Hellfire denotes a type of club....

In 1732 Francis Dashwood formed a dining club called the Society of Dilettanti with around 40 members. This was perhaps a precursor for the most famous Hellfire club. Horace Walpole described the selection process for prospective members:
 "The nominal qualification [for membership of the society] is having been in Italy, and the real one, being drunk." 
The club funded archaeological expeditions to the lands of the Classics, and had a lasting effect on English architecture and interpretations of myth. It still exist,  though the worship of Eros may have faded somewhat, Dionysos is still in favour:
'at the society's formal dinners, held four times a year, the centrepiece of the table is still the mid-18th-century carved chest called the Tomb of Bacchus'.
Sir Francis Dashwood's Hell Fire club began sometime around 1749 at Medmenham Abbey. The members were The Brotherhood of St. Francis of Wycombe (Francis Dashwood, not Assisi) or The Order of Knights of West Wycombe, sometimes they were The Order of the Friars of St Francis of Wycombe or The Monks or Friars of Medmenham. It is said that the club members held mock religious ceremonies and wore extravagant costumes and masks to hide their identities.

Many of the Hell Fire members were wealthy enough to be involved in politics and the membership allegedly included William Hogarth, John Montague the Earl of Sandwich, the Earl of Bute and the Prince of Wales.

Benjamin Franklin, a friend of Francis Dashwood may also have taken part in some of the sessions.

Not surprisingly the club soon attracted rumours about Satanic cults- Black Masses and pornographic activity happening there.

Illuminati myths anyone?

Virtual realms of 'freedom'.
Picture from Q3A.
Putting it mildly, the club had a reputation for drunkenness and debauchery. The words  "FAY CE QUE VOUDRAS" (do what you want)  had been placed over the Eastern entrance to Medmenham Abbey, this gives us a clue as to what this new temple or abbey was all about.

Rabelais wrote about the Abbey of Theleme in the first book of five The Life of Gargantua and of Pantagruel; the Abbey of Theleme was a place where people could follow their own inclinations about what time to eat or sleep, to stay or to leave; it was an argument for autonomy and libertarian values.
"Nor can there be any greater dotage in the world than for one to guide and direct his courses by the sound of a bell, and not by his own judgment and discretion". Rabelais.
Photo by Lonpicman.

The first Abbey of Theleme as created by Francis Dashwood may have torpedoed the argument for liberty with the behaviour of its members. John Wilkes- member of Parliament, member of the Hellfire was described as responsible for hastening the demise of the club. A story tells of how he once brought a baboon dressed in a cape and horns into the rituals performed at the club, producing considerable mayhem among the inebriated initiates.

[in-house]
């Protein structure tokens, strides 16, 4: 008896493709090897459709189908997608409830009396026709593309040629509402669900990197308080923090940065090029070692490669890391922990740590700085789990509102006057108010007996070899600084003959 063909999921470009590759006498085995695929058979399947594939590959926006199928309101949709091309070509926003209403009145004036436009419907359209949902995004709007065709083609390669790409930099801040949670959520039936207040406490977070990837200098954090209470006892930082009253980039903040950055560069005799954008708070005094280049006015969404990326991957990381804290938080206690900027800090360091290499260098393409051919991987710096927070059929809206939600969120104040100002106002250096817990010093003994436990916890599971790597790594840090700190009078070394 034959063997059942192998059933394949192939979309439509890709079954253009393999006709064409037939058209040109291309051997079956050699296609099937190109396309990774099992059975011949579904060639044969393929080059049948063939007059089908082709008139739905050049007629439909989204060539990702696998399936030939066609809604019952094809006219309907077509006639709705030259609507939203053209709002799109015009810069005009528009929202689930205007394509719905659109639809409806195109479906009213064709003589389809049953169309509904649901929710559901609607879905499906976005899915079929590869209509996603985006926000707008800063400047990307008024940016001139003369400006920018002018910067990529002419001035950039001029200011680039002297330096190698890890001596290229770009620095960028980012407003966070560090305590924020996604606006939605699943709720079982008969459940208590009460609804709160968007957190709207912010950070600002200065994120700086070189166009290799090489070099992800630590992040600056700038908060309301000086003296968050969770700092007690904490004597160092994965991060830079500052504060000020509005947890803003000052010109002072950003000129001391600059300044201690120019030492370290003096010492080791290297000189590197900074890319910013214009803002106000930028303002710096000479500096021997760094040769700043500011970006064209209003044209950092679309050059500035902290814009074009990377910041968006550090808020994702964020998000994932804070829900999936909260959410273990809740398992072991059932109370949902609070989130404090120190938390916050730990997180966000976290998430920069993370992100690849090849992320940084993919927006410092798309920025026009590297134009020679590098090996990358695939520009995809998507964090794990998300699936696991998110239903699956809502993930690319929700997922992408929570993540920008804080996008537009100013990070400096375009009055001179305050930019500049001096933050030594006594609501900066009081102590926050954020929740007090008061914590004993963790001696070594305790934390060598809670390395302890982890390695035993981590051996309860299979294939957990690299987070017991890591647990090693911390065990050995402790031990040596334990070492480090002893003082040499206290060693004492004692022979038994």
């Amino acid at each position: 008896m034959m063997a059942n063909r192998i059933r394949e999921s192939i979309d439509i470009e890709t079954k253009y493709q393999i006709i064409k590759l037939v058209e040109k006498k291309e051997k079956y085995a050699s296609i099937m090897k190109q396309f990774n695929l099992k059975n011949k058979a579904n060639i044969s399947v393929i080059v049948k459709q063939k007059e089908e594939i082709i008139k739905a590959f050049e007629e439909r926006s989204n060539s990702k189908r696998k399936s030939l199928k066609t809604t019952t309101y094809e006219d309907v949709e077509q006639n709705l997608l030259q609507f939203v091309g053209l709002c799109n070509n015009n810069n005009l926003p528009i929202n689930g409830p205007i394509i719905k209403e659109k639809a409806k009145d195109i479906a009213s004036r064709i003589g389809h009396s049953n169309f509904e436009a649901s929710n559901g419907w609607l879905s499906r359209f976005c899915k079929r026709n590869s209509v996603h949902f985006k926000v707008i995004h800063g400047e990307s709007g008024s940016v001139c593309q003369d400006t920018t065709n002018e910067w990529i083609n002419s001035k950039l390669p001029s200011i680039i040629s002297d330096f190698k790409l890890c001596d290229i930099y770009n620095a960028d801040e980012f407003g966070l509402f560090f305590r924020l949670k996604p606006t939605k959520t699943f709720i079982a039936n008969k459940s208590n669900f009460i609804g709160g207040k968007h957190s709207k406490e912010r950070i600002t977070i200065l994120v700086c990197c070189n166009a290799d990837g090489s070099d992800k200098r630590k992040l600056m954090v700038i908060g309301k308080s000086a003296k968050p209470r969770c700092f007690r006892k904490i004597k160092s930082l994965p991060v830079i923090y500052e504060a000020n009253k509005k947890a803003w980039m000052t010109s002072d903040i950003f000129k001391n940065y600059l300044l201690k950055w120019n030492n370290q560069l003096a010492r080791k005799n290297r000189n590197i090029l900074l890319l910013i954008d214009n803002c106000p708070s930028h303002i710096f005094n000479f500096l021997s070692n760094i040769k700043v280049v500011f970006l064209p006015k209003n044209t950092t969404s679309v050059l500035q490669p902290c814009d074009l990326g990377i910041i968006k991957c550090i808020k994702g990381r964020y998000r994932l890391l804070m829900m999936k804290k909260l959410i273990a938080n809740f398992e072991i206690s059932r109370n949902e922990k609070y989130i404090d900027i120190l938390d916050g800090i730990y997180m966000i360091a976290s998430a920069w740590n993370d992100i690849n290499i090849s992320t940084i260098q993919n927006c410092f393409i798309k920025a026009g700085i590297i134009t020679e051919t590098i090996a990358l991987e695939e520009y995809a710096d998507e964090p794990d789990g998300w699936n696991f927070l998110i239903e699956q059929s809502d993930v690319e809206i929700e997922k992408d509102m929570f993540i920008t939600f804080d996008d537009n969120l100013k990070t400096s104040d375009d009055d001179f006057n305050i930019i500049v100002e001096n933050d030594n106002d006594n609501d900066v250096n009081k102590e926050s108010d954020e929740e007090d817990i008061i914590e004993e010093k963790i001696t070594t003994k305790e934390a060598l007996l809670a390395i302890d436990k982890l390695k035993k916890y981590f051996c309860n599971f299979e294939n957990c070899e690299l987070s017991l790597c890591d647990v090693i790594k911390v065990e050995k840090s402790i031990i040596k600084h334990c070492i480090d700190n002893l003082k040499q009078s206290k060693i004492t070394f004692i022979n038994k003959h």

Pretty scary stuff there...mayhem among the inebriated initiates.

John Wilkes described the Hell Fire Club as:
"A set of worthy, jolly fellows, happy disciples of Venus and Bacchus, got together to celebrate women in wine and to give more zest to the festive meeting, they plucked every luxurious idea from the ancients and enriched their own modern pleasures with the tradition of ancient luxury."
So one would need to know what version of Greek they were reading, but it is fairly reasonable to assume that male homosexuality and prostitutes were on the menu.

The second Abbey of Theleme as created by Crowley (1920) was probably a lot less fun.



Ultimately Hellfire clubs once were the private pleasure of the rich. Crowley and the various Lords who went to play in the caverns had money enough, to grant them the freedom to enjoy dark spaces, lots of people, music, and sex.

It helped to have an education augmented by Homer and Hesiod and The Grand Tour to draw upon for these experiences provided a rich set of images and ideals, and they had the money to make their fantasies reality.

Crowley had more than Greek myth, he had texts that had been unavailable to Dashwood, explaining in English, Hindu and Buddhist Tantra. He also had the works of John Dee, Agrippa and Kirchner; these books were available to Dashwood and his friends but why should they bother reading them! Magic is a religious calling, not really about fun or breaking taboos simply for the sake of it...

Much of what is called demonic- especially to those steeped in Christianity - is created directly from myths and fears of Dionysos: the caves, abduction, darkness, spirits....even the goat.

The curious thing is that fear is no longer located in the libertine, and satanic. Feral youth and ranting puritans are considered far more threatening to civilization than the devil.

Nevertheless Hellfire clubs continue, but stripped of any fantasy Greek myth or ritual.
The Hellfire Club meets every week for 'tongue in cheek' fun. If you are not used to dressing up and masks, you will soon get in the habit! We are conveniently located in Sunbury-On-Thames, just 10 miles west of Central London with excellent travel links and secure free parking. The nearest Station is Upper Haliford; just 250m from the Club. We are 10 min from Terminal 4 and the Heathrow Expess (15mins from Central London).

Monday, 9 January 2012

Wife of God.

The descent of the divine.


Karma Kadgyu Refuge Tree.
The idea of power as descending from heaven and being broken apart and then shared out via priests and kings, is often portrayed as a tree

The Tibetan Buddhist image of the Refuge Tree (image) shows the transmission lines of knowledge- knowledge providing the means for spiritual power in this case -and the structures that help preserve it: the monks and saints, the texts and at the base of the tree a ring of fierce Protectors (Mahakala being one) guard the tree.

At the edge of the lake, on the other side from the tree, people bow down, asking for the teachings.